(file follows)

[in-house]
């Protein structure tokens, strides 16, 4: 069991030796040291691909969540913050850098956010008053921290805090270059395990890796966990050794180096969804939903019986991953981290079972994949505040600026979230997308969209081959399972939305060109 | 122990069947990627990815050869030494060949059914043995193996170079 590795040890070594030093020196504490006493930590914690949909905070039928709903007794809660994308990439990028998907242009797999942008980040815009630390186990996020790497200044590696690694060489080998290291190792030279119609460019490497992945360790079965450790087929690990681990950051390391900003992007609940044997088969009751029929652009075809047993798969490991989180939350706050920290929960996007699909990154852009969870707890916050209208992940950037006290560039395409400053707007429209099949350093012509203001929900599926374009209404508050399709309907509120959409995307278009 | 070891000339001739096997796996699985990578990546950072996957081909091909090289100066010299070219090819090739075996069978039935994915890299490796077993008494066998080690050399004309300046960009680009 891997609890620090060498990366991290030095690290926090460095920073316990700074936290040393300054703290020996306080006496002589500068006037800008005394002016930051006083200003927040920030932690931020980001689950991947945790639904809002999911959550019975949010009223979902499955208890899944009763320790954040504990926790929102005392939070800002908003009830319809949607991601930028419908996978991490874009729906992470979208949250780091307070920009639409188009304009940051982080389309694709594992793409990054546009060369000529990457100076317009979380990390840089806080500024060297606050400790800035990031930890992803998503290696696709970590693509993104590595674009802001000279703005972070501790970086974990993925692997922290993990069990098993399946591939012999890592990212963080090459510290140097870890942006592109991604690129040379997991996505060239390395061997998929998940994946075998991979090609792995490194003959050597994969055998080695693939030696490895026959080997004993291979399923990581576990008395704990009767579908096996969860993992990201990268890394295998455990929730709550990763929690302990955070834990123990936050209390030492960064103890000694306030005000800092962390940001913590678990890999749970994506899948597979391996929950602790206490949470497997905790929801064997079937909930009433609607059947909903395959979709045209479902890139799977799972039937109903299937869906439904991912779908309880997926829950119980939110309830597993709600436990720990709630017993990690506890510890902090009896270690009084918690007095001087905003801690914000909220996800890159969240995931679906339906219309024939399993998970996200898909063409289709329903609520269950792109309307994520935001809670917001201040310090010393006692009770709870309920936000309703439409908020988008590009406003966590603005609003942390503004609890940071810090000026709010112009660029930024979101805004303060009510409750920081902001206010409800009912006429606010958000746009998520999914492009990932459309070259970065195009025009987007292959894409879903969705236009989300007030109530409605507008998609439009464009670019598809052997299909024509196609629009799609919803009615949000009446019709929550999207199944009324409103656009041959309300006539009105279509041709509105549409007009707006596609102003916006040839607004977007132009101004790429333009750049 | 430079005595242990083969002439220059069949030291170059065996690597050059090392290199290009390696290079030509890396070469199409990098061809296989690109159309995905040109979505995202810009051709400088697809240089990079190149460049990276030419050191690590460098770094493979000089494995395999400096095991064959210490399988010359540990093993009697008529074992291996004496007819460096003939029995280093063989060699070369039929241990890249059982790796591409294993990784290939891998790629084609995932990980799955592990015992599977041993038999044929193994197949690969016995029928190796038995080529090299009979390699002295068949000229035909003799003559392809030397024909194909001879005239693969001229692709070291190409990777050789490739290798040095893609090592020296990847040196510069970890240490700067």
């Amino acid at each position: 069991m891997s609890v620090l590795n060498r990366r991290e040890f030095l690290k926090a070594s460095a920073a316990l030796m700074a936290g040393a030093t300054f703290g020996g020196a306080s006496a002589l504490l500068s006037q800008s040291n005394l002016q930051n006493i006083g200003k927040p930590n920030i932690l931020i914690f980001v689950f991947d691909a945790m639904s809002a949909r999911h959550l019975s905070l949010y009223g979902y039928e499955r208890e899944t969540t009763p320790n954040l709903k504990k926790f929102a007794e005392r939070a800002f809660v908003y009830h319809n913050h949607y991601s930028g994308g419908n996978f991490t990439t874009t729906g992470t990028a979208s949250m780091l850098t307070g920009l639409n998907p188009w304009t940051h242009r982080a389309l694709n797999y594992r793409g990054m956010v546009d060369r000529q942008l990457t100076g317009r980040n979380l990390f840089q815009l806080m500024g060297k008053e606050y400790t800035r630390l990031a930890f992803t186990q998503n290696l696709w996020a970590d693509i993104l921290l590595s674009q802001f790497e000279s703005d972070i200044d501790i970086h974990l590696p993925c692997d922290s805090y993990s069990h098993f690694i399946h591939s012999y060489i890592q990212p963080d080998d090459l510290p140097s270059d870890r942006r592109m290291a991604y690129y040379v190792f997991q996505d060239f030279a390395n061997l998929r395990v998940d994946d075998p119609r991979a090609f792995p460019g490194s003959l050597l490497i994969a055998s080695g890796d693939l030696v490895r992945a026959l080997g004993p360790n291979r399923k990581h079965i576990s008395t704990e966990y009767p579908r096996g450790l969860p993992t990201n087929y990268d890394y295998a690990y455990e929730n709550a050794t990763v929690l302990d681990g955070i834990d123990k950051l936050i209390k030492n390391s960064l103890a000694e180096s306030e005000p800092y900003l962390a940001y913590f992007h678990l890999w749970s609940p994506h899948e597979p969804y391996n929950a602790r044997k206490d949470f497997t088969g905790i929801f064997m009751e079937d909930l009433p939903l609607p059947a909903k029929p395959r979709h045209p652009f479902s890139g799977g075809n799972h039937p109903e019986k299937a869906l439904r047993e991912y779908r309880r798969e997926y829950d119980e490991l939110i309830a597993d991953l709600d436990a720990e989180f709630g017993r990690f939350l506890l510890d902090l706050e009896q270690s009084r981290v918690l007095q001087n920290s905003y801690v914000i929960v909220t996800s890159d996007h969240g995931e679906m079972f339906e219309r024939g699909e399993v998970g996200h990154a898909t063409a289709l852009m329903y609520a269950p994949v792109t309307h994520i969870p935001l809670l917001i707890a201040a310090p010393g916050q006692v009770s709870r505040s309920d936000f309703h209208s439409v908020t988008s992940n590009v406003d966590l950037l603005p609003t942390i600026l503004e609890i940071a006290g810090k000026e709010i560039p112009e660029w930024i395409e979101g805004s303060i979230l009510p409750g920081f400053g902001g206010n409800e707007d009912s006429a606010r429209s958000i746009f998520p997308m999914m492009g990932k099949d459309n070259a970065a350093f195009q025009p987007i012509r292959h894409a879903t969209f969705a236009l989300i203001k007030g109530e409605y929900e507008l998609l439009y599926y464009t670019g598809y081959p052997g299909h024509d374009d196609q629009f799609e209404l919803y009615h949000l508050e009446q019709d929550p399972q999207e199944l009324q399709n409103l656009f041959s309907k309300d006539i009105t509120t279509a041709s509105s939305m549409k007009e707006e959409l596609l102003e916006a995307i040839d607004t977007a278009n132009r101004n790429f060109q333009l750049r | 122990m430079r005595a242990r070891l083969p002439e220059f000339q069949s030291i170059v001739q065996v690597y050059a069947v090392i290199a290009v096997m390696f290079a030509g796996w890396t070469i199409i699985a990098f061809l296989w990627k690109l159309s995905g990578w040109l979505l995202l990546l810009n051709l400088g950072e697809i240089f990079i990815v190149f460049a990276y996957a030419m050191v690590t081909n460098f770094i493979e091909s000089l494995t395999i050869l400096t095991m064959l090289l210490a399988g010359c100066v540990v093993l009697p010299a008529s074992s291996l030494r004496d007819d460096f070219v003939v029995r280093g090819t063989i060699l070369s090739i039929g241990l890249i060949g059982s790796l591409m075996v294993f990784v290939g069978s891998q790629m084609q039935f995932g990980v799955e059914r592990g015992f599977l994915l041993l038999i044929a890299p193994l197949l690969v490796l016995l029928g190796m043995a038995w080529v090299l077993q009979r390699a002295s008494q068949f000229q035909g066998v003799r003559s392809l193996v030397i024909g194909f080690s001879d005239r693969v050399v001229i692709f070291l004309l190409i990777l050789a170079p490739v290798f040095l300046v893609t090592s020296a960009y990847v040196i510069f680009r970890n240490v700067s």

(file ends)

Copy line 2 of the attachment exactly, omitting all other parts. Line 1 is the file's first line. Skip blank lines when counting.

């Protein structure tokens, strides 16, 4: 069991030796040291691909969540913050850098956010008053921290805090270059395990890796966990050794180096969804939903019986991953981290079972994949505040600026979230997308969209081959399972939305060109 | 122990069947990627990815050869030494060949059914043995193996170079 590795040890070594030093020196504490006493930590914690949909905070039928709903007794809660994308990439990028998907242009797999942008980040815009630390186990996020790497200044590696690694060489080998290291190792030279119609460019490497992945360790079965450790087929690990681990950051390391900003992007609940044997088969009751029929652009075809047993798969490991989180939350706050920290929960996007699909990154852009969870707890916050209208992940950037006290560039395409400053707007429209099949350093012509203001929900599926374009209404508050399709309907509120959409995307278009 | 070891000339001739096997796996699985990578990546950072996957081909091909090289100066010299070219090819090739075996069978039935994915890299490796077993008494066998080690050399004309300046960009680009 891997609890620090060498990366991290030095690290926090460095920073316990700074936290040393300054703290020996306080006496002589500068006037800008005394002016930051006083200003927040920030932690931020980001689950991947945790639904809002999911959550019975949010009223979902499955208890899944009763320790954040504990926790929102005392939070800002908003009830319809949607991601930028419908996978991490874009729906992470979208949250780091307070920009639409188009304009940051982080389309694709594992793409990054546009060369000529990457100076317009979380990390840089806080500024060297606050400790800035990031930890992803998503290696696709970590693509993104590595674009802001000279703005972070501790970086974990993925692997922290993990069990098993399946591939012999890592990212963080090459510290140097870890942006592109991604690129040379997991996505060239390395061997998929998940994946075998991979090609792995490194003959050597994969055998080695693939030696490895026959080997004993291979399923990581576990008395704990009767579908096996969860993992990201990268890394295998455990929730709550990763929690302990955070834990123990936050209390030492960064103890000694306030005000800092962390940001913590678990890999749970994506899948597979391996929950602790206490949470497997905790929801064997079937909930009433609607059947909903395959979709045209479902890139799977799972039937109903299937869906439904991912779908309880997926829950119980939110309830597993709600436990720990709630017993990690506890510890902090009896270690009084918690007095001087905003801690914000909220996800890159969240995931679906339906219309024939399993998970996200898909063409289709329903609520269950792109309307994520935001809670917001201040310090010393006692009770709870309920936000309703439409908020988008590009406003966590603005609003942390503004609890940071810090000026709010112009660029930024979101805004303060009510409750920081902001206010409800009912006429606010958000746009998520999914492009990932459309070259970065195009025009987007292959894409879903969705236009989300007030109530409605507008998609439009464009670019598809052997299909024509196609629009799609919803009615949000009446019709929550999207199944009324409103656009041959309300006539009105279509041709509105549409007009707006596609102003916006040839607004977007132009101004790429333009750049 | 430079005595242990083969002439220059069949030291170059065996690597050059090392290199290009390696290079030509890396070469199409990098061809296989690109159309995905040109979505995202810009051709400088697809240089990079190149460049990276030419050191690590460098770094493979000089494995395999400096095991064959210490399988010359540990093993009697008529074992291996004496007819460096003939029995280093063989060699070369039929241990890249059982790796591409294993990784290939891998790629084609995932990980799955592990015992599977041993038999044929193994197949690969016995029928190796038995080529090299009979390699002295068949000229035909003799003559392809030397024909194909001879005239693969001229692709070291190409990777050789490739290798040095893609090592020296990847040196510069970890240490700067």